I just wonder how it is that the literate experience as depicted in novels is so unremittingly positive. In this Hale book, for instance, one girl learning to read lifts her whole community out of poverty; in the Frost book, characters who can read are the focus of universal envy. There is nothing unusual about these two books' treatment of the matter. Learning to read crops up all over the place in fiction, particularly children's fiction, and almost always it is presented as an unqualified good thing.

Possibly, this bias reflects the inclinations of writers intensified by the filtering mechanisms of publishers. Even if someone should write something about how literacy warps the personality, if it were too convincing it might depress book sales (which are quite too depressed for publishers' comfort already), and so its publication would be at least marginally less likely than that of the average manuscript.

I expect, though, there is more than a natural tendency to self-glorification going on in the case of children's books. Children's literature has always been morally prescriptive, but it seems like in place of all the praying that went on in them a hundred years ago, we now have a great deal of reading (along with a ubiquitous assertion of individual identity and a wide vein of ostentatious ethnic tolerance).

And so now I have come around in a useless circle, for I still don't know what's so all-fired promotable about reading.

How to Be Idle: A Loafer's Manifesto. Tom Hodgkinson.

I was idle all summer and well into fall, so there was little, I thought, for Hodgkinson to teach me. Except perhaps in the chapter on smoking, and really, who’s going to take up smoking? But it was fun to read excerpts from the writings of historical personages on the virtues of lying in bed in the morning, of napping in the afternoon, of prolonged periods of malingering.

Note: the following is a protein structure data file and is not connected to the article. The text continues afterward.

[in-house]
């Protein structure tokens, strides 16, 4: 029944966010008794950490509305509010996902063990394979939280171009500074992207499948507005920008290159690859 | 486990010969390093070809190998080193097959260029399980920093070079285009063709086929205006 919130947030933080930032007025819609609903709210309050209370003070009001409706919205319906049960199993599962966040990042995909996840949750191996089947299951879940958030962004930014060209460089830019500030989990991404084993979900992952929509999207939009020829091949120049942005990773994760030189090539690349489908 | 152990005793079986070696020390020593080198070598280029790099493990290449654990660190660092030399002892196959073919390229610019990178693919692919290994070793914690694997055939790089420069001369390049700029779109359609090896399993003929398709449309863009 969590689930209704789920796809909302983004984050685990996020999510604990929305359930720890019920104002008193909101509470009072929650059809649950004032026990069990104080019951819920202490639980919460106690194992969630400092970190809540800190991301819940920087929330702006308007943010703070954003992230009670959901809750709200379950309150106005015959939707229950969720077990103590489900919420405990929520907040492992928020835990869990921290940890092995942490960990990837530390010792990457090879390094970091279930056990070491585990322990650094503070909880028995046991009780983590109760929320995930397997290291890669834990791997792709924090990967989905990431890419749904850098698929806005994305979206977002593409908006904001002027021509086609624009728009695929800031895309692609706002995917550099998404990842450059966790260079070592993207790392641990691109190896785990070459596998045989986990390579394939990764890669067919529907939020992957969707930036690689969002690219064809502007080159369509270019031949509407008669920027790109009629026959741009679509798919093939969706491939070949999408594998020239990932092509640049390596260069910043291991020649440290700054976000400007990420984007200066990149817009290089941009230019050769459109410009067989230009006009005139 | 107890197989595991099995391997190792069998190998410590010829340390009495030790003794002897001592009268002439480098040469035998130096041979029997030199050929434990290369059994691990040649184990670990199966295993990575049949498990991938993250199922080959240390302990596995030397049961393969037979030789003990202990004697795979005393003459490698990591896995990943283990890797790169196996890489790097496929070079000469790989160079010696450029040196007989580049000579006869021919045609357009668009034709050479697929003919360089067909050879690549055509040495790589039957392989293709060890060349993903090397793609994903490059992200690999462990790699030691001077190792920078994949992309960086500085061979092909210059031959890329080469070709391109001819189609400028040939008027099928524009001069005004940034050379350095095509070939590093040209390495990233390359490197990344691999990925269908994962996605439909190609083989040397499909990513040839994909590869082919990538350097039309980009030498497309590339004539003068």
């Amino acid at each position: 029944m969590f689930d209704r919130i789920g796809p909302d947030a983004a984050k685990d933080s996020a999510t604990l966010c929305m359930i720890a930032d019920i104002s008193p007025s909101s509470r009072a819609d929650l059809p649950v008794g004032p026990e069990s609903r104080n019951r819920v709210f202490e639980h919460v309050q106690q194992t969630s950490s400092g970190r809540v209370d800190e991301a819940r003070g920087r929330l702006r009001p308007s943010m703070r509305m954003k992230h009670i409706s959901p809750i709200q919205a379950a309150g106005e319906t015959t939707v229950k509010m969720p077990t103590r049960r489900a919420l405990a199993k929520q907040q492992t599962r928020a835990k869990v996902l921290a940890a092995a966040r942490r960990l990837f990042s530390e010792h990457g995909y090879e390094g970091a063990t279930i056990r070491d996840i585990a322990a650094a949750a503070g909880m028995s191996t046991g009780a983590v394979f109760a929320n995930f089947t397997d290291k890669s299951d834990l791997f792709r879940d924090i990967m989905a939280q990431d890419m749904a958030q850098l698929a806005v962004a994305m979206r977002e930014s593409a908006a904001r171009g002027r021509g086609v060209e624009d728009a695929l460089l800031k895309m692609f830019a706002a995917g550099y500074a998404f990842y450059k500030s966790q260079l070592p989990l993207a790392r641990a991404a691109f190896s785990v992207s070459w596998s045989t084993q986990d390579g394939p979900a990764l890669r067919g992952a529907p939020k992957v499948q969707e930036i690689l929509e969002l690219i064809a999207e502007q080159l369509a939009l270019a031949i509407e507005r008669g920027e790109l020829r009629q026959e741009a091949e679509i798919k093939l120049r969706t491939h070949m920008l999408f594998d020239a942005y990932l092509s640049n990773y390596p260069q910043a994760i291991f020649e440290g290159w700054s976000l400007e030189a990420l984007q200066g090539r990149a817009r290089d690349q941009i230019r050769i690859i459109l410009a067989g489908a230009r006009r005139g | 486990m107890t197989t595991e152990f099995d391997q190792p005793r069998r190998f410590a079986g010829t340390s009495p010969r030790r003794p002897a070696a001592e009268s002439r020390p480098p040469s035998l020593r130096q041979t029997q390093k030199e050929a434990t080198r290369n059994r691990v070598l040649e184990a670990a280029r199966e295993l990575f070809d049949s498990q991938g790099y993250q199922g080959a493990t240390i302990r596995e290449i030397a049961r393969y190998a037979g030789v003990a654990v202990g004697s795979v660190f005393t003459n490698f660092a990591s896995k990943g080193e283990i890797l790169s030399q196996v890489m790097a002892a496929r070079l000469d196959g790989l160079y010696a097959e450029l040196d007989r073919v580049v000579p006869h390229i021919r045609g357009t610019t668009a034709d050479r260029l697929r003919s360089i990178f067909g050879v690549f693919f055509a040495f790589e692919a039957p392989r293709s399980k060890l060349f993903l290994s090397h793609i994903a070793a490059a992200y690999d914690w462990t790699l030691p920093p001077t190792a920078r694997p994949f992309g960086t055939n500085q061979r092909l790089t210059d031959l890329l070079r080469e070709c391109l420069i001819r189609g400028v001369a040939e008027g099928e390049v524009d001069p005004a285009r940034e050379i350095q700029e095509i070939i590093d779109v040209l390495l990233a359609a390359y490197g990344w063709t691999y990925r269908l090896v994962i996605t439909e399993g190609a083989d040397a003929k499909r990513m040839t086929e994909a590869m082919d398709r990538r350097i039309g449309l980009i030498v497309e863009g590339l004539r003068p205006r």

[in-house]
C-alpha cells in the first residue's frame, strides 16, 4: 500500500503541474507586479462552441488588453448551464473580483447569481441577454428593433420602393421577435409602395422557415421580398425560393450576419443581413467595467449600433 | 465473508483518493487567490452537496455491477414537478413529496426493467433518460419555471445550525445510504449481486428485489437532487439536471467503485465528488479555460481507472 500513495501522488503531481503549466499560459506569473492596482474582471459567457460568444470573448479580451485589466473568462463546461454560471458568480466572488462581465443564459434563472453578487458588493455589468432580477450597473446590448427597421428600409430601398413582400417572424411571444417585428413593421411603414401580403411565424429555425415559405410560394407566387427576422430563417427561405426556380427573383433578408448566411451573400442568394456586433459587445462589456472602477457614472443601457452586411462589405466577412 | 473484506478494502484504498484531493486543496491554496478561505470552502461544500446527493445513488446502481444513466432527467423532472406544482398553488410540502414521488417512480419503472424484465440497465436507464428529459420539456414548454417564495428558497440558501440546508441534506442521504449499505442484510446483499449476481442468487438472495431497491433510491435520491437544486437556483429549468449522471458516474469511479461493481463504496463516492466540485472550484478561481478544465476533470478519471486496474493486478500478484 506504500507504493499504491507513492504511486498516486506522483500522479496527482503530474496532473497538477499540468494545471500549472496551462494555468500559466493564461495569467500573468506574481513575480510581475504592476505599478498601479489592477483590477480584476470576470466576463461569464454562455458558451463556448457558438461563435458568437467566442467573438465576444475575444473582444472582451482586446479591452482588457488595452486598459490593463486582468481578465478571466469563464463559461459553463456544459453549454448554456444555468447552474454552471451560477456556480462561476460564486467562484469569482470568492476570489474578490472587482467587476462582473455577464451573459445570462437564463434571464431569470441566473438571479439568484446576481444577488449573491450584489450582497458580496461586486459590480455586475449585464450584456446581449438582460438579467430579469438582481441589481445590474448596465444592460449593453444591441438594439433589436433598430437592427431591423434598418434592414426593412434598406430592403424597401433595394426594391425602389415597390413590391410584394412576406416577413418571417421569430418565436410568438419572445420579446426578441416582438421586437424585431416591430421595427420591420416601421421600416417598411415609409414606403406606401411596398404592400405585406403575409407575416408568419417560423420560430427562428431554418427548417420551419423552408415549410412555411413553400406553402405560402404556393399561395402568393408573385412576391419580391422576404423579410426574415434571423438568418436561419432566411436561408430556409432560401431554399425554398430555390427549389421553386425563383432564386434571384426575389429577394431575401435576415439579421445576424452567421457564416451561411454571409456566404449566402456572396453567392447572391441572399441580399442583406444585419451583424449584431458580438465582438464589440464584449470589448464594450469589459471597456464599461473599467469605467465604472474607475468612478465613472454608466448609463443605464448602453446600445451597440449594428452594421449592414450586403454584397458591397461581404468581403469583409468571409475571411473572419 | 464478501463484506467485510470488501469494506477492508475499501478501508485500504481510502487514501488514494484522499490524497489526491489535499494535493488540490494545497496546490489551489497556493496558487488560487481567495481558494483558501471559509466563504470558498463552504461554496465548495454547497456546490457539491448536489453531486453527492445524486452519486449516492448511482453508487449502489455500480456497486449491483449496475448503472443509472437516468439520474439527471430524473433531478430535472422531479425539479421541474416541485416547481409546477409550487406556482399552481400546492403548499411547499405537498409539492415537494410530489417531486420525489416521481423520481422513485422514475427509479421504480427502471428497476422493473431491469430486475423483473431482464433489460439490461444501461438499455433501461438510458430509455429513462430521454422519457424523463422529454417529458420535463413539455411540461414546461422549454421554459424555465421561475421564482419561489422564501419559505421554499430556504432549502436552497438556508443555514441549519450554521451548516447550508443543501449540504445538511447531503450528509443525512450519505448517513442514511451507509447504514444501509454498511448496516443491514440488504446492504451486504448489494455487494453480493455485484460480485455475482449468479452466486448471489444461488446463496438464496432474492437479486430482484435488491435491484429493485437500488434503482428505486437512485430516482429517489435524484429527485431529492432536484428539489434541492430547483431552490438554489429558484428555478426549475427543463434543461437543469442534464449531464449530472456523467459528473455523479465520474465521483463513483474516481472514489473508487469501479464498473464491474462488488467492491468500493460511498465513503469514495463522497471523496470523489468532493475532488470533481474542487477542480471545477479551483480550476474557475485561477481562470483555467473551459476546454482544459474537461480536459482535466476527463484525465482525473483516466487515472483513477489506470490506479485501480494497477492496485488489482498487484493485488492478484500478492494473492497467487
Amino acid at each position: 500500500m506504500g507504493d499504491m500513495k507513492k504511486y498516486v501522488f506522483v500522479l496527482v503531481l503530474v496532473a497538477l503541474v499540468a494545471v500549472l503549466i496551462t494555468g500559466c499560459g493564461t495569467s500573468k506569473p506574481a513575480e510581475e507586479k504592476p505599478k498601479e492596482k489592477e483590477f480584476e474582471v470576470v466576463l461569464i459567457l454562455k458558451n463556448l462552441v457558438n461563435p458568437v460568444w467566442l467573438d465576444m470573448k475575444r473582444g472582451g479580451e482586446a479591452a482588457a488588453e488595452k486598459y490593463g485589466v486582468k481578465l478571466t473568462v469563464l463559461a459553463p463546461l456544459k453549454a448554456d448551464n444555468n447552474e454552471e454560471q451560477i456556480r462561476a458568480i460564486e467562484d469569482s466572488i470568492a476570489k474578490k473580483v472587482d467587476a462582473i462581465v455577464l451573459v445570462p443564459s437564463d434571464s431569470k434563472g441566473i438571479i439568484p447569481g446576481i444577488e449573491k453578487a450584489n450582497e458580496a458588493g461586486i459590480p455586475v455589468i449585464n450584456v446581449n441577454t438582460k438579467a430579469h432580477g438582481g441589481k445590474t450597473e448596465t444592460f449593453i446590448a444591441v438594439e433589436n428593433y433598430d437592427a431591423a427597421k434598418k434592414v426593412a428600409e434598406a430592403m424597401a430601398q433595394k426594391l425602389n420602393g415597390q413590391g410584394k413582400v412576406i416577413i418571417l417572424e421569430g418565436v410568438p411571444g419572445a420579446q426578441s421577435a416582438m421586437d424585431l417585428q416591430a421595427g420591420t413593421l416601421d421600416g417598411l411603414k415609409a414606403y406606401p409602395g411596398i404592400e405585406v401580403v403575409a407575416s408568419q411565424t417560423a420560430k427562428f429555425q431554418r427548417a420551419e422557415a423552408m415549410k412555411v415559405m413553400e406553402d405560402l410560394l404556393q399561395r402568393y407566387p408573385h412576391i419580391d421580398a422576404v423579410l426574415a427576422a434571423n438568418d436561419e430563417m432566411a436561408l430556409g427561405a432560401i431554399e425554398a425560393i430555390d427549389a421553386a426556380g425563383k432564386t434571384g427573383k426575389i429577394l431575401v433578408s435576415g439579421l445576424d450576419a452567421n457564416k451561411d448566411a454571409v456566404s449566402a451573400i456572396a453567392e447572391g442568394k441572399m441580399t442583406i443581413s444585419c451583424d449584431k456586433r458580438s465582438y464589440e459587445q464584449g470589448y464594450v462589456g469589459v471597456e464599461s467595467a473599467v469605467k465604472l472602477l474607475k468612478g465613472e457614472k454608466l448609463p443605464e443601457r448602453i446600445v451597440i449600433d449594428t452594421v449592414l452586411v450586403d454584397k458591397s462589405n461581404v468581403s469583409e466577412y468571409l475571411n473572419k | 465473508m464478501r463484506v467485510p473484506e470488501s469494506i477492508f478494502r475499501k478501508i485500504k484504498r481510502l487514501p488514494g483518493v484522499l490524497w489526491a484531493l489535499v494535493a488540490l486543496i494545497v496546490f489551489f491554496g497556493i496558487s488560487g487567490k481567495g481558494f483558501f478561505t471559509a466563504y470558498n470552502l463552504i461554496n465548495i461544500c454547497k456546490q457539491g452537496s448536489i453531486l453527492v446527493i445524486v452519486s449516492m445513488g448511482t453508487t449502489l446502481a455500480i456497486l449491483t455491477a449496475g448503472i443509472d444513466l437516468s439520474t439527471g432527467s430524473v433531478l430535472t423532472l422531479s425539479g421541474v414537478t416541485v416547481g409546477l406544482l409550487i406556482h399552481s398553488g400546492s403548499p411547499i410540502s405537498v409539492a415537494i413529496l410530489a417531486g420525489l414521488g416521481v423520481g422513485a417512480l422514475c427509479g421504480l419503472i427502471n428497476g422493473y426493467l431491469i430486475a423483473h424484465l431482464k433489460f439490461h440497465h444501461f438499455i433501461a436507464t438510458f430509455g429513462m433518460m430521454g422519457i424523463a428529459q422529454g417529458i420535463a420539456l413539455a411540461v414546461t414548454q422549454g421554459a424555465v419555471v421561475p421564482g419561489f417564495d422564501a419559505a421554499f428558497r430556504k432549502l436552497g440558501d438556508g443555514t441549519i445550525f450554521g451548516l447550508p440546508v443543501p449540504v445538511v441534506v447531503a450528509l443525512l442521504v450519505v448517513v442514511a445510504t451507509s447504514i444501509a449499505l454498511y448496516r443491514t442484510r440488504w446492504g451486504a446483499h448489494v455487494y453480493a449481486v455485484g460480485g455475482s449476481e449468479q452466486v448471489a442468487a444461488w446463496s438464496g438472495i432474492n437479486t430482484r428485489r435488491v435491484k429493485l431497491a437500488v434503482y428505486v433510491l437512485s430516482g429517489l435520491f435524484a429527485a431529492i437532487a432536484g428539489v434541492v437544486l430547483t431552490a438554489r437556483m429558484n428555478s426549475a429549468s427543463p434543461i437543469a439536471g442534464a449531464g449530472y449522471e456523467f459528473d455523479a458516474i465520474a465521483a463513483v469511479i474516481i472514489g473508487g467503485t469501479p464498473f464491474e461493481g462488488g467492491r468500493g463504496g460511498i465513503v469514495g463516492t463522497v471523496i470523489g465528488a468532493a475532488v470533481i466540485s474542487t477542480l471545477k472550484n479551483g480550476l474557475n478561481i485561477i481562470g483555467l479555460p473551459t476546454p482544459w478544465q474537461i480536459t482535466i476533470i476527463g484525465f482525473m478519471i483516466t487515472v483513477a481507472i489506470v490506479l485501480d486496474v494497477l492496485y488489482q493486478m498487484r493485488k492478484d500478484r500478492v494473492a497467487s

I happily followed Hodgkinson's lead in bewailing the Industrial Revolution's squeezing of productivity from the masses, whose inclination had been to work only so often and so much as necessary for subsistence (but I felt smug, for it was midsummer and I was lying on a straw mat in the redwood forest in a quite preindustrial sort of a slow period between bouts of copy editing) and in deploring the hours of sleep lost with the advent of electric light (though I cheated one night, scribbling things in my tent under a flashlight suspended from the gear loft).

And then, some time later, fall came, and my determination faded with the light. I agreed to show up in a particular place every day at 8:30 a.m. and stay there right through to 5:00, and my loafing days were over.

Perhaps I should start smoking after all.

02 November 2007

29 October 2007

The Corpse in the Koryo. James Church.

There were fake Bavarians in the train station.

I take this on good authority. "They probably weren't even Bavarians," said authority said to me, when I described the people in lederhosen or bodices and floofy skirts I saw running around everywhere as I stood at a round table in Munich station, eating my doner kebab. The good authority had spent four hours finding someplace to sit, itself, in Munich on this, the first day of Oktoberfest. It had arrived at noon, but everyone else had got there at ten in the morning. Which misstep reminds me, 100 km west of Lindau (Lindau being where I and the good authority met up, I having miscalculated and the good authority having missed its last train to that 100-km-distant place) probably is not, in fact, Bavaria. Baden-Württemberg, I should think. Dang. Maybe not such a great authority, after all. Though appealing, with the blond and brown and gray hair and the laryngitis and eight legs and all.

Right, so real Bavarians, quite possibly, but there's just something not all that terribly convincing about lederhosen. I mean, even my own father has been known to wear lederhosen. With desert boots and a Gabby Hayes hat, and nothing else. In Colorado. I ask you.